The Calendar is my Friend. Repeat.

Too Much Social Media.jpg

I read this cartoon, from Stephan Pastis, some time ago, and I’ve saved it as it seems like it hits a bit too close to home with that wasting time on social media thing.  But rather than harp on that tired subject again — social media is ruining our lives — I’d rather take it a different direction, and talk about the one thing that helped me manage my social media as it relates to quilting: I made friends with my paper calendar.

In blogging, I used to just write blog posts at random: if I had made a quilt, or ran across something cool to share, I did.  But once another blogger said she scheduled her blog posts, I realized that she thought about them, worked out when she wanted to them to show up. In other words, she used that old-fashioned tool of calendaring her posts.

Calendar_1

I use a small desktop calendar, and circle the date and pencil (not pen) in a code word, so I know what’s happening.  It helps me space out things (not always successful on this, but I’m working on it).

I came home from QuiltCon, vowing to work smarter, determined to change up how I used my favorite calendaring book, the Get To Work Book.  Too often I was using it as a journal — you know, writing down the things I did, or needed to do, and crossing them out in yellow marker when they were completed.  Yeah, even if I’d just written them down.

Calendar_2

These are the project pages at the back of each month.  Post QuiltCon, I dumped wrote everything that was in my head down on paper.  I then took time to break it down into tasks, slipping a few onto every week of the month. Has it helped?  Somewhat.  I know now what I have to work on. I  don’t know about you, but I tend retreat to social media when I am bored, or perhaps, overwhelmed.   I can also be easily distracted by the wonderful eye-candy on Instagram (but in some ways that’s another topic for another day.)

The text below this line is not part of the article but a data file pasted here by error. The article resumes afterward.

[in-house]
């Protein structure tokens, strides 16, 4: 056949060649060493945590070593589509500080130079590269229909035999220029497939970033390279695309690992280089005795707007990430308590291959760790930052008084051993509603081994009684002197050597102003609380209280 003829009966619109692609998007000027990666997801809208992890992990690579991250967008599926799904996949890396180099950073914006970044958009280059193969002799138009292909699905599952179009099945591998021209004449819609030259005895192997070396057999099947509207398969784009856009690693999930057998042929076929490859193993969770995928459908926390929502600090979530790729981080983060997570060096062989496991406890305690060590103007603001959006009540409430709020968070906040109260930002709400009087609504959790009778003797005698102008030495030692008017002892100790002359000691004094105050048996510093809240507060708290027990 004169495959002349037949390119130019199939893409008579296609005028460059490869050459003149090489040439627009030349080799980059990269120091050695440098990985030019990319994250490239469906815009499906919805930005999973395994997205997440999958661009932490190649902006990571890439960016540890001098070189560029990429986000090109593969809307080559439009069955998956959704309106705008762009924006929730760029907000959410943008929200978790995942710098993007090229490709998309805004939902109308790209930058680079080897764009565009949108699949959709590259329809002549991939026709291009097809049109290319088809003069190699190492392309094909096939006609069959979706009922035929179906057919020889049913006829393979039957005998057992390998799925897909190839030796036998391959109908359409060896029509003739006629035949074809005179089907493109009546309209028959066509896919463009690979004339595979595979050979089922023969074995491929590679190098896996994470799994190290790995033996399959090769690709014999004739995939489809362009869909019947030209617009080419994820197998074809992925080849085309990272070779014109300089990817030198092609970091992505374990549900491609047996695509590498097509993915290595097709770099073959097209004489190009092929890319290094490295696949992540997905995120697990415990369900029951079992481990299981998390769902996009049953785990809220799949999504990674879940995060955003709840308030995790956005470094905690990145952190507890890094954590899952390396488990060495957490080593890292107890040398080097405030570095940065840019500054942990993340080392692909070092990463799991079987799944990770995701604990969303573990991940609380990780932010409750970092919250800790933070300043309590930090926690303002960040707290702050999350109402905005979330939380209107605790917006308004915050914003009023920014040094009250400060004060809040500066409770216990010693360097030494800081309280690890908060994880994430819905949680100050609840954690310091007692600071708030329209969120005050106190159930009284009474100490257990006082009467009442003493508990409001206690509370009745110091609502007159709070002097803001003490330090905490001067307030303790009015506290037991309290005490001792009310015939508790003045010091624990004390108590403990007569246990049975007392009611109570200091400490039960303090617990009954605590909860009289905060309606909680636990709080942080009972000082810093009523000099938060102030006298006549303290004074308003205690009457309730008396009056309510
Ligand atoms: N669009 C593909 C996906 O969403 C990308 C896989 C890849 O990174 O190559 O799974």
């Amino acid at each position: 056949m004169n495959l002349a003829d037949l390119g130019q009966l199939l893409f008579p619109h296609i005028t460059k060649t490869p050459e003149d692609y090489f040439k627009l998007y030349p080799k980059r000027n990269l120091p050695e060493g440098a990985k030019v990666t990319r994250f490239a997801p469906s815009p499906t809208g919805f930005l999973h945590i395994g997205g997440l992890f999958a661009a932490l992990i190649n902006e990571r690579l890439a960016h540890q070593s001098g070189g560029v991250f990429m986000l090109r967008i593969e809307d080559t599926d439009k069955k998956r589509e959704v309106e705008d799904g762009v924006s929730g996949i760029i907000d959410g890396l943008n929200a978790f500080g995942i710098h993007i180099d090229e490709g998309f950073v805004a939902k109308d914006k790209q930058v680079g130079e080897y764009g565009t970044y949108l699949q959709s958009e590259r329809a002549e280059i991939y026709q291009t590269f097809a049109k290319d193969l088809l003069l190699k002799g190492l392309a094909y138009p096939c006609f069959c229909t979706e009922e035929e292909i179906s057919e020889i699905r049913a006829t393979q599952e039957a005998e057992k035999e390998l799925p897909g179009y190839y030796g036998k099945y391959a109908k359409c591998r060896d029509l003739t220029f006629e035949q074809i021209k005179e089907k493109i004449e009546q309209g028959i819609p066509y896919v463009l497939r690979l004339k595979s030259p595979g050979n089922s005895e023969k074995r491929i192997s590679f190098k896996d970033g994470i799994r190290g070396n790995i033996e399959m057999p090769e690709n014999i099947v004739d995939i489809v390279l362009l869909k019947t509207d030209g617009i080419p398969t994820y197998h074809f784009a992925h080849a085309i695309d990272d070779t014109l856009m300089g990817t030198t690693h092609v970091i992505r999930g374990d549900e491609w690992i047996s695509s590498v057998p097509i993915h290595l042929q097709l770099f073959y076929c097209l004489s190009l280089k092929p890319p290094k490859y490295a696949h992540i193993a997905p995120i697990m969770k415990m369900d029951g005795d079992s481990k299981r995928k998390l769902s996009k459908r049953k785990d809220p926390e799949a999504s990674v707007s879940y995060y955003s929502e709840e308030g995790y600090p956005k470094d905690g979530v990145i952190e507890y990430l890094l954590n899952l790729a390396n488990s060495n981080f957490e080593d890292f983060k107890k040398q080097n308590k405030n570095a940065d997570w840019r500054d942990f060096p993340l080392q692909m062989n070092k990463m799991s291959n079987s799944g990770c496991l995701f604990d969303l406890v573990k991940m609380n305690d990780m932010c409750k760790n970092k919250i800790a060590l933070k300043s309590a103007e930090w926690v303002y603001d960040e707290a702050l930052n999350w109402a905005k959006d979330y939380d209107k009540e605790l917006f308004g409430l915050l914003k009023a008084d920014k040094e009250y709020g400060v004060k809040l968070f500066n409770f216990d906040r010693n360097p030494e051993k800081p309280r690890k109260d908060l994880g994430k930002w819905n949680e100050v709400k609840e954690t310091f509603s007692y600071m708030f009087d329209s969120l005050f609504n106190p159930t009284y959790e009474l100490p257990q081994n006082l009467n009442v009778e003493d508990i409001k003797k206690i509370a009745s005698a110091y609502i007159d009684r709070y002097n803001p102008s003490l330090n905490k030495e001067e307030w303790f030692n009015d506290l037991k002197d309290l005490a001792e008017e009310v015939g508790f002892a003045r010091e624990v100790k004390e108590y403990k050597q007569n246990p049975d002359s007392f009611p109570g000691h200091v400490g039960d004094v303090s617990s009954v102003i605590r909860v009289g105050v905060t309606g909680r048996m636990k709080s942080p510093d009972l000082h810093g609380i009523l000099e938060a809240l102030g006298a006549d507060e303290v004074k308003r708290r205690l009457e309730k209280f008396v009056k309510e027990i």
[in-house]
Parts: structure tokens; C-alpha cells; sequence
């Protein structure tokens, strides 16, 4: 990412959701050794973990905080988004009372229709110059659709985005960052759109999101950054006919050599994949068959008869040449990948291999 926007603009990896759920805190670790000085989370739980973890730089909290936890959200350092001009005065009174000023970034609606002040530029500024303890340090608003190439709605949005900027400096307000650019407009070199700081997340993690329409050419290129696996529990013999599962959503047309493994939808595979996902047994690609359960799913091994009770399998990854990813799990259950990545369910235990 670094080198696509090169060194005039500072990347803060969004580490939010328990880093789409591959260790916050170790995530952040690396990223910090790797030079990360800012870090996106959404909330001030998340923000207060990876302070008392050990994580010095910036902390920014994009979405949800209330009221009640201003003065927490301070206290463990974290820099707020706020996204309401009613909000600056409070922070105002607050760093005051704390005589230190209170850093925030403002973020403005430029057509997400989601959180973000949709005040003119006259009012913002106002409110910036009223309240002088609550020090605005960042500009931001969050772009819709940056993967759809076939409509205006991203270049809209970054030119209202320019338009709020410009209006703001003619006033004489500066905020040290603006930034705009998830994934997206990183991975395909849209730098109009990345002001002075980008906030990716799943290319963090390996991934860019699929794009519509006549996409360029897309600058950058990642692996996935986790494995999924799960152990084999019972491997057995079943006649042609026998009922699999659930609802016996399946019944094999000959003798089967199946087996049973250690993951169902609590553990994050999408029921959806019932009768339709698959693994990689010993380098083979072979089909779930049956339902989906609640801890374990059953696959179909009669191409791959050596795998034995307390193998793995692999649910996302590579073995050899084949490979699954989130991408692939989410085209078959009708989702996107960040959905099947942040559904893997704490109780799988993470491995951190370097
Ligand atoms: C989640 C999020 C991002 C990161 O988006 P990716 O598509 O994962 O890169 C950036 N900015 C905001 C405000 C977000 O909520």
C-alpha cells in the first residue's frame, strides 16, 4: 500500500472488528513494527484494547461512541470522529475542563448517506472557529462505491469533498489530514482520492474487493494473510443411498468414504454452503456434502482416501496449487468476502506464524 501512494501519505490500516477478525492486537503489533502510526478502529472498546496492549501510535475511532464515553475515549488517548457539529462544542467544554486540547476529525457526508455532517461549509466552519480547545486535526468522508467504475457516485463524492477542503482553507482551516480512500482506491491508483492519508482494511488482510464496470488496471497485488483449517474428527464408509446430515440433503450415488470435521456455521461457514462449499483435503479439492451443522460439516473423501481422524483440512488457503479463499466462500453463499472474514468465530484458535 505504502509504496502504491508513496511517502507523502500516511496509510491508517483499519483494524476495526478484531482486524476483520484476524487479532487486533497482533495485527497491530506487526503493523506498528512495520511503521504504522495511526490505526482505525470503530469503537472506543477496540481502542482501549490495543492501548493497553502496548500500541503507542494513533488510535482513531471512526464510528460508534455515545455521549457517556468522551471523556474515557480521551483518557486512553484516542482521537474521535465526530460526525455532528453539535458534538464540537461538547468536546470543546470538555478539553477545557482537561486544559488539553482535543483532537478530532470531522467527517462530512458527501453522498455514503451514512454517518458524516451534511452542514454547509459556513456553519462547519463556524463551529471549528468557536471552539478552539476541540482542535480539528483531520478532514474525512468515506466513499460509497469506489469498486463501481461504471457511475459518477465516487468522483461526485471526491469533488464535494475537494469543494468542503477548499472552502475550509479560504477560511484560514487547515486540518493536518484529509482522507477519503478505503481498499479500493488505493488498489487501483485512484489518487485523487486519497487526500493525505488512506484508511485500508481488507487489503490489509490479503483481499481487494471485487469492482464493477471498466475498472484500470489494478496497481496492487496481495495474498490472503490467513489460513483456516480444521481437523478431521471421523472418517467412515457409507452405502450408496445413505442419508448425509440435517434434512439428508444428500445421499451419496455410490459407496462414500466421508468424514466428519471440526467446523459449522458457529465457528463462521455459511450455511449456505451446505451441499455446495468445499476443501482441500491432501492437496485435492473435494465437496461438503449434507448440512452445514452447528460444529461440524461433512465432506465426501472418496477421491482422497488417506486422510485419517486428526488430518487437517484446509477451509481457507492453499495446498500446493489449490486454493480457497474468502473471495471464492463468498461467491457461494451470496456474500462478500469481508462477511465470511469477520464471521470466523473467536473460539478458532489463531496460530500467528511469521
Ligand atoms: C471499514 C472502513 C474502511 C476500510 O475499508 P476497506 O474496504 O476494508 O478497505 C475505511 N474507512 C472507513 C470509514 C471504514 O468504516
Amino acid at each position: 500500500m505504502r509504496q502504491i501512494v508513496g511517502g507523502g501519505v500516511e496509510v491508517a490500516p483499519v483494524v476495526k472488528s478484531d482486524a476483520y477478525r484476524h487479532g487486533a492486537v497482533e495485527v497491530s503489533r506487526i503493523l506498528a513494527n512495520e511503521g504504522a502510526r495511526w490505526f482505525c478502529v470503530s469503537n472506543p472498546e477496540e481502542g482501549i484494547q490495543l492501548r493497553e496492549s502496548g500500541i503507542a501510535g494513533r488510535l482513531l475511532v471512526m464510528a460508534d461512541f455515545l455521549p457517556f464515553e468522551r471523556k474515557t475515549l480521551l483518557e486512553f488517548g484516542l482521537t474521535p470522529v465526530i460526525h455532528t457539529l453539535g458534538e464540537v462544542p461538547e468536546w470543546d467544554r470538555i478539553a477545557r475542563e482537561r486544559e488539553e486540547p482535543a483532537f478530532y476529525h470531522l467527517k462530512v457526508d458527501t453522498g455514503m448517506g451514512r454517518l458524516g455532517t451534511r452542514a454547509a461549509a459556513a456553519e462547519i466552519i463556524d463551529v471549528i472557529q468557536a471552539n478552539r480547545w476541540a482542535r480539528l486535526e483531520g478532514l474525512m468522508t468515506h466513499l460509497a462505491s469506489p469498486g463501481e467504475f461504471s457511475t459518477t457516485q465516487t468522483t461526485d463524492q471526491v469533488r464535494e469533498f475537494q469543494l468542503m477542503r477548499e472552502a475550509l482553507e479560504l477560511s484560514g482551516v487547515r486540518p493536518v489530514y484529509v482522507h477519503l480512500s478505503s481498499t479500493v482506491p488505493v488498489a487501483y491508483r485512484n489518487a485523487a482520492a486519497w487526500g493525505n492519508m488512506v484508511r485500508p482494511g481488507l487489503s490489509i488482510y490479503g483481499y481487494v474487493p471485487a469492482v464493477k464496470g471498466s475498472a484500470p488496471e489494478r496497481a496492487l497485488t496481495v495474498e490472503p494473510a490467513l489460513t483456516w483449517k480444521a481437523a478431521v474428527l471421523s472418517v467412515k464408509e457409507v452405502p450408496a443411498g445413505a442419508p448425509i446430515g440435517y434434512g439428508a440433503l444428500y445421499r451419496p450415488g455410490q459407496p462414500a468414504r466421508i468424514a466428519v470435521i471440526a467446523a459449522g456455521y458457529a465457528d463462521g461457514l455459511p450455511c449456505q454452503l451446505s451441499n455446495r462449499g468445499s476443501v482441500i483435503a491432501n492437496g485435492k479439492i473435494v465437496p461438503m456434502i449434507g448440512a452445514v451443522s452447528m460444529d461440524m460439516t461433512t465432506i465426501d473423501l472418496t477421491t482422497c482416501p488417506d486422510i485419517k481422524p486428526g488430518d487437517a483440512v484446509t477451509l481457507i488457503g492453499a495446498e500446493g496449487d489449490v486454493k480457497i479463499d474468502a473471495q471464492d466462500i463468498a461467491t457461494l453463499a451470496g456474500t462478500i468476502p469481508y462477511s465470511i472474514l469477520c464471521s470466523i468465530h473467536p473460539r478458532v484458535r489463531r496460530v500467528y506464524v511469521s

In his article, “Warren Buffett’s ‘2 List’ Strategy: How to Maximize Your Focus and Master Your Priorities,” James Clear makes the point that even though many things are good to do, if they are not your top priorities, they will distract you from what’s most important, and from what should be given your best and undivided attention.

He notes that “Every behavior has a cost. Even neutral behaviors aren’t really neutral. They take up time, energy, and space that could be put toward better behaviors or more important tasks.”

Some other tips:

  • Simplify your media.  If you do Facebook, get off of Twitter or Snapchat.  Leo Babuta writes: “You can be a part of a social network and not participate all day long…I’ve consciously decided that I’d prefer to be creating rather than always connected to the social stream.” (from Zen Habits)
  • Notifications (from FB, IG, etc.) are a huge time sink.  Bubata recommends turning them off: “Don’t be notified everytime people post things or reply to you or follow you or email you or comment on your blog.”
  • I also liked the tip from Elizabeth Grace Saunders in the article “Front Load Your Week,” when she says “To minimize stress, spend less time worrying about planning exactly how long every activity will take you to do and more time front-loading your calendar by putting your most important activities with deadlines early in the day and early in the week. For example, something due on Friday should start appearing in your schedule by Tuesday afternoon…Front-loading gives you the ability to stay on top of projects that take longer than expected without getting stressed or working into the wee hours of the night.”
  • To follow up with that, front load your day.  Know when your best energy level is, and stack up tasks for that time.
  • My favorite focusing device is to ask myself:  “What do I want to have completed at the end of this day?”  That question alone has propelled me through me many a foggy moment.
  • Humans come first.  My husband is El Numero Uno, then my family, then friends.  After my husband, the order is flexible.
  • I am also a human.  (Obviously I have several firsts, but it all works out.)  By saying that I am a human, I need to be aware of how I feel after sitting scrunched over, reading my small screen. I need to be aware of how good a walk feels, even if it’s in the middle of the day, and only around the block. I need to be aware of how I feel when I can’t get anything done, because I’ve spent too long reading on the web, instead of getting to my work.  I need to be aware of how good it feels to have my life ordered, and not frantic.

Some regular tasks help me order my month, such as:

 

Gridsters March 2018

Marsha’s block for the Gridster Bee, March 2018

Sewing Obligations, such as blocks for my mates in the Gridster Bee.  I like jumping on it and getting it done at the beginning of the month (see tip about front-loading, above–I like to front-load my months, too!).

Calendar_3

Turning the calendar to a new month.  I believe that with all my digital calendars, at times I lose sight of how time can be structured and used.  Bringing forward that new page reminds me to check my project lists, re-order priorities, bring on new tasks.